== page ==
3. Put your money in a restrictive savings vehicle

For some people, the inconvenience of separate banking institutions is not quite enough to stop them from accessing their savings when they shouldn't. Restrictive savings vehicles — accounts or assets that penalize you for early access — can be a great way to protect your money from yourself in that case.

Depending on your time frame, there are a couple of different types of savings vehicles you might choose.

Certificate of deposit (CD)

This is a savings vehicle that requires you to commit to keeping your money in the account for a set period of time. If you withdraw the funds earlier, then you will be penalized. You can generally expect to pay three-to-six months' worth of accrued interest if you access the money early, although some CDs also take a percentage of the principal.

Traditional individual retirement accounts (IRAs)

Traditional IRAs offer tax advantages, which means there are penalties for dipping into them before you reach age 59 ½. Specifically, you will have to pay taxes on both the distribution, as well as 10 percent of the amount of the distribution, to Uncle Sam.

4. Enlist an accountability partner

While it's pretty easy to break a promise to yourself, it's harder to break one you have made to another person. One method of making your money harder to spend is to enlist a friend or loved one as your accountability partner, to whom you will set up a credit card or bank statement alert. Many banks offer automated alert systems that will email or text you when your available credit dips below a certain amount or when a large transaction clears.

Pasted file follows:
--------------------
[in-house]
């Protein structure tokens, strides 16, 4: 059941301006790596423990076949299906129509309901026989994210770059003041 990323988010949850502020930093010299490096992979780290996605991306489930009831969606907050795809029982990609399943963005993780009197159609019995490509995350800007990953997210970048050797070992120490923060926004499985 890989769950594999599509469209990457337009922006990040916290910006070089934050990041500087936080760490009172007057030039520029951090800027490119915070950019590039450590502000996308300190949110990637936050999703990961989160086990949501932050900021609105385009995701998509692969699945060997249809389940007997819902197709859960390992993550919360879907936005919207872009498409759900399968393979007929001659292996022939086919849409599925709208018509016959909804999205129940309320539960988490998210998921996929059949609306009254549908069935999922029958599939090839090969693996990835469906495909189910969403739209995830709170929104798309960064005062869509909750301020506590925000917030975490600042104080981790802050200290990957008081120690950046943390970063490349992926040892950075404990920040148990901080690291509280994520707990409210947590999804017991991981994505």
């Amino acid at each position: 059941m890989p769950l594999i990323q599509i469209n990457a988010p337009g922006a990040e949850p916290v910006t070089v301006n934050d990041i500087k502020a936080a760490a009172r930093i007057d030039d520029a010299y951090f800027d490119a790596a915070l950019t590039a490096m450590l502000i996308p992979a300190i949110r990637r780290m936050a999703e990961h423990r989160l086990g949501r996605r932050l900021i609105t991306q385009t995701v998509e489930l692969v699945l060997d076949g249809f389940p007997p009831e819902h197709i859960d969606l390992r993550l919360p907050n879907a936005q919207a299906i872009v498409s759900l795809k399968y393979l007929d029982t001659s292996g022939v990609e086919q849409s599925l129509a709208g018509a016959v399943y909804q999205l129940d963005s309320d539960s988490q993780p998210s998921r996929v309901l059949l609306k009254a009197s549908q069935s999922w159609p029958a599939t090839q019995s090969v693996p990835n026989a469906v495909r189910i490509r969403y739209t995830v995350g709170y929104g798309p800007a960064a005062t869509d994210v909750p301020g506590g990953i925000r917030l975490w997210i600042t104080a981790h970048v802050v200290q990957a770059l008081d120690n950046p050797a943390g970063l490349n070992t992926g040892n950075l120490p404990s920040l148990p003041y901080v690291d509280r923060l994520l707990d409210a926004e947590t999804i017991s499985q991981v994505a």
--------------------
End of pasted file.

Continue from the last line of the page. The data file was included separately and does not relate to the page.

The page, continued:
This information is useful to the cardholder, but it can be a great way to keep you from spending money if you send that information to your accountability partner. Knowing that your partner will immediately know that you have broken your promise can be enough to keep you from whipping out your wallet.

5. Remove your payment information from online retailers

It is far too easy to buy something without really thinking about it when online retailers "helpfully" store our credit card or bank information for us. The minor inconvenience of having to get up and find your wallet is generally enough time for you to reconsider your purchase.

When you can go from not knowing an item exists, to coveting it, to buying it in under 30 seconds, having just a little bit of time for a gut check on whether or not you need this purchase is crucial. Because if you want to buy something, but getting up to find your wallet doesn't feel worth it, then it's probably not a great use of your money.

Save your money from yourself

You are not the same person at every hour of the day. You contain multitudes, and often your goals and your impulses cause you to contradict yourself. Making your money harder to spend will ensure that the high-roller part of yourself doesn't bankrupt the saver part of yourself. You'll thank yourself later. (See also: 9 Simple Ways to Stop Impulse Buying)